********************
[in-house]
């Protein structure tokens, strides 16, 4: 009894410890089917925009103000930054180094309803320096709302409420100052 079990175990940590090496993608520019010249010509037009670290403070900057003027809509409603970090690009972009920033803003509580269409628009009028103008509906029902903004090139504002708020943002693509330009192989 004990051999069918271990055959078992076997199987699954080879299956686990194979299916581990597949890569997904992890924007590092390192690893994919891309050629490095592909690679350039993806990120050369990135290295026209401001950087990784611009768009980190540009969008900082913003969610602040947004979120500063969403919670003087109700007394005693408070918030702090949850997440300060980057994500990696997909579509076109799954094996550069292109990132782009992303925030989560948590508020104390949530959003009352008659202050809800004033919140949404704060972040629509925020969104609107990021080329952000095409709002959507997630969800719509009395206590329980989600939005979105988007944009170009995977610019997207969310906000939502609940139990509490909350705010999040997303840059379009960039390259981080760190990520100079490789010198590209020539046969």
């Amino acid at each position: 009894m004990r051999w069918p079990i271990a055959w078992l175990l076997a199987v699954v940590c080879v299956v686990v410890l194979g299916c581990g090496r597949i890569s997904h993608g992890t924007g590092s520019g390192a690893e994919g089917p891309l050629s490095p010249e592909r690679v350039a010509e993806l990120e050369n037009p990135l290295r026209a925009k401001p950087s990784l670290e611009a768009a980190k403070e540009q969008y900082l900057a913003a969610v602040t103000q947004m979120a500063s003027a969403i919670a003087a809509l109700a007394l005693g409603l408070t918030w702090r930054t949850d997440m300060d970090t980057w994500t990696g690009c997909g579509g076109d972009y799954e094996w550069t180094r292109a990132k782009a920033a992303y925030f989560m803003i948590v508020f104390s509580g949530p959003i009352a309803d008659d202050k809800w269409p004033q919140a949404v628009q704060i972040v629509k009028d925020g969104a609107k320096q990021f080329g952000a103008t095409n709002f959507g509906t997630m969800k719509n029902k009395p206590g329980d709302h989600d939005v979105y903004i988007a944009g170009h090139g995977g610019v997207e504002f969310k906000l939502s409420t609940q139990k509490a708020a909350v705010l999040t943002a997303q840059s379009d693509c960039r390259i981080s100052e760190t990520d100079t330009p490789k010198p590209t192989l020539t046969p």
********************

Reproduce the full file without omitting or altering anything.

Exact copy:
[in-house]
């Protein structure tokens, strides 16, 4: 009894410890089917925009103000930054180094309803320096709302409420100052 079990175990940590090496993608520019010249010509037009670290403070900057003027809509409603970090690009972009920033803003509580269409628009009028103008509906029902903004090139504002708020943002693509330009192989 004990051999069918271990055959078992076997199987699954080879299956686990194979299916581990597949890569997904992890924007590092390192690893994919891309050629490095592909690679350039993806990120050369990135290295026209401001950087990784611009768009980190540009969008900082913003969610602040947004979120500063969403919670003087109700007394005693408070918030702090949850997440300060980057994500990696997909579509076109799954094996550069292109990132782009992303925030989560948590508020104390949530959003009352008659202050809800004033919140949404704060972040629509925020969104609107990021080329952000095409709002959507997630969800719509009395206590329980989600939005979105988007944009170009995977610019997207969310906000939502609940139990509490909350705010999040997303840059379009960039390259981080760190990520100079490789010198590209020539046969």
């Amino acid at each position: 009894m004990r051999w069918p079990i271990a055959w078992l175990l076997a199987v699954v940590c080879v299956v686990v410890l194979g299916c581990g090496r597949i890569s997904h993608g992890t924007g590092s520019g390192a690893e994919g089917p891309l050629s490095p010249e592909r690679v350039a010509e993806l990120e050369n037009p990135l290295r026209a925009k401001p950087s990784l670290e611009a768009a980190k403070e540009q969008y900082l900057a913003a969610v602040t103000q947004m979120a500063s003027a969403i919670a003087a809509l109700a007394l005693g409603l408070t918030w702090r930054t949850d997440m300060d970090t980057w994500t990696g690009c997909g579509g076109d972009y799954e094996w550069t180094r292109a990132k782009a920033a992303y925030f989560m803003i948590v508020f104390s509580g949530p959003i009352a309803d008659d202050k809800w269409p004033q919140a949404v628009q704060i972040v629509k009028d925020g969104a609107k320096q990021f080329g952000a103008t095409n709002f959507g509906t997630m969800k719509n029902k009395p206590g329980d709302h989600d939005v979105y903004i988007a944009g170009h090139g995977g610019v997207e504002f969310k906000l939502s409420t609940q139990k509490a708020a909350v705010l999040t943002a997303q840059s379009d693509c960039r390259i981080s100052e760190t990520d100079t330009p490789k010198p590209t192989l020539t046969p």